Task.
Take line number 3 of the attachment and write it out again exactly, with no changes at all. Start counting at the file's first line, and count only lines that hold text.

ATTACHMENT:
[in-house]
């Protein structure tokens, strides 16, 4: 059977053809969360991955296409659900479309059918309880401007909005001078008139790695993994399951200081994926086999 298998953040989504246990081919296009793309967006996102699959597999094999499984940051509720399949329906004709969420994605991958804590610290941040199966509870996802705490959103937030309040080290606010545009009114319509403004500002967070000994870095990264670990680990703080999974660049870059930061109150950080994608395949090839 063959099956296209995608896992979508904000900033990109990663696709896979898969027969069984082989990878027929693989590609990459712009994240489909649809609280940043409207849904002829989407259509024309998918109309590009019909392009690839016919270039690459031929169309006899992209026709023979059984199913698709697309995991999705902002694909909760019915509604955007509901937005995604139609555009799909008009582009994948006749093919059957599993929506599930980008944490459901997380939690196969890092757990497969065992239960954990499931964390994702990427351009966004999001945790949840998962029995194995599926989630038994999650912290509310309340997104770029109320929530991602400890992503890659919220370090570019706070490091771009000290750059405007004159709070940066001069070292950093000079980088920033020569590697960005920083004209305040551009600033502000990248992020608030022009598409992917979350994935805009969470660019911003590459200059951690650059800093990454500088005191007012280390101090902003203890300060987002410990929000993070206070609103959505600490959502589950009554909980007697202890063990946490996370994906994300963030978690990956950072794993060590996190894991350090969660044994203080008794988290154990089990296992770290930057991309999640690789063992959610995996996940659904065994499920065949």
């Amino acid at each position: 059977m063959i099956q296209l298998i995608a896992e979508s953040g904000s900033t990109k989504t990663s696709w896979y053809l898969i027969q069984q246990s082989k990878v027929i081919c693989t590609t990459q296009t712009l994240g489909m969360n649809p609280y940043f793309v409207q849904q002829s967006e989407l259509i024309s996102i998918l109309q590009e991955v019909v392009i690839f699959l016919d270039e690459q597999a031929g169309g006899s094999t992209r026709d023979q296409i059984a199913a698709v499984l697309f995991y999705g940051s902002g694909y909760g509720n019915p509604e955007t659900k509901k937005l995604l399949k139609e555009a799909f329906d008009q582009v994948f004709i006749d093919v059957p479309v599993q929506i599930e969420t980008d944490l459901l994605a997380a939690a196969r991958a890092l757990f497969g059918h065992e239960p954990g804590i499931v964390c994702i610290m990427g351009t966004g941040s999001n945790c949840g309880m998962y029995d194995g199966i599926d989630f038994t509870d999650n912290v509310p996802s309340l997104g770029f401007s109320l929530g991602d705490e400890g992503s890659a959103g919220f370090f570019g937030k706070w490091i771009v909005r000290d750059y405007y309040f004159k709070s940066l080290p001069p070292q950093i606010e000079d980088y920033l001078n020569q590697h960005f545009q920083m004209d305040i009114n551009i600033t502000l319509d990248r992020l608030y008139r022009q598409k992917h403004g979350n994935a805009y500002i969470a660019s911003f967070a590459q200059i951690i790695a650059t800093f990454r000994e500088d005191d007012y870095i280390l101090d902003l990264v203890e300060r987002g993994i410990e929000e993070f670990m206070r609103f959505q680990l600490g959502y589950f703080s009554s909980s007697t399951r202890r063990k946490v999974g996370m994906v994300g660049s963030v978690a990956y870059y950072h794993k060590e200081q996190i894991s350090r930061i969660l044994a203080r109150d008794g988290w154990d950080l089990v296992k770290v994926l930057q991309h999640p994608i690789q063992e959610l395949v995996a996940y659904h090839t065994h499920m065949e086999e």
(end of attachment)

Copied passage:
């Amino acid at each position: 059977m063959i099956q296209l298998i995608a896992e979508s953040g904000s900033t990109k989504t990663s696709w896979y053809l898969i027969q069984q246990s082989k990878v027929i081919c693989t590609t990459q296009t712009l994240g489909m969360n649809p609280y940043f793309v409207q849904q002829s967006e989407l259509i024309s996102i998918l109309q590009e991955v019909v392009i690839f699959l016919d270039e690459q597999a031929g169309g006899s094999t992209r026709d023979q296409i059984a199913a698709v499984l697309f995991y999705g940051s902002g694909y909760g509720n019915p509604e955007t659900k509901k937005l995604l399949k139609e555009a799909f329906d008009q582009v994948f004709i006749d093919v059957p479309v599993q929506i599930e969420t980008d944490l459901l994605a997380a939690a196969r991958a890092l757990f497969g059918h065992e239960p954990g804590i499931v964390c994702i610290m990427g351009t966004g941040s999001n945790c949840g309880m998962y029995d194995g199966i599926d989630f038994t509870d999650n912290v509310p996802s309340l997104g770029f401007s109320l929530g991602d705490e400890g992503s890659a959103g919220f370090f570019g937030k706070w490091i771009v909005r000290d750059y405007y309040f004159k709070s940066l080290p001069p070292q950093i606010e000079d980088y920033l001078n020569q590697h960005f545009q920083m004209d305040i009114n551009i600033t502000l319509d990248r992020l608030y008139r022009q598409k992917h403004g979350n994935a805009y500002i969470a660019s911003f967070a590459q200059i951690i790695a650059t800093f990454r000994e500088d005191d007012y870095i280390l101090d902003l990264v203890e300060r987002g993994i410990e929000e993070f670990m206070r609103f959505q680990l600490g959502y589950f703080s009554s909980s007697t399951r202890r063990k946490v999974g996370m994906v994300g660049s963030v978690a990956y870059y950072h794993k060590e200081q996190i894991s350090r930061i969660l044994a203080r109150d008794g988290w154990d950080l089990v296992k770290v994926l930057q991309h999640p994608i690789q063992e959610l395949v995996a996940y659904h090839t065994h499920m065949e086999e």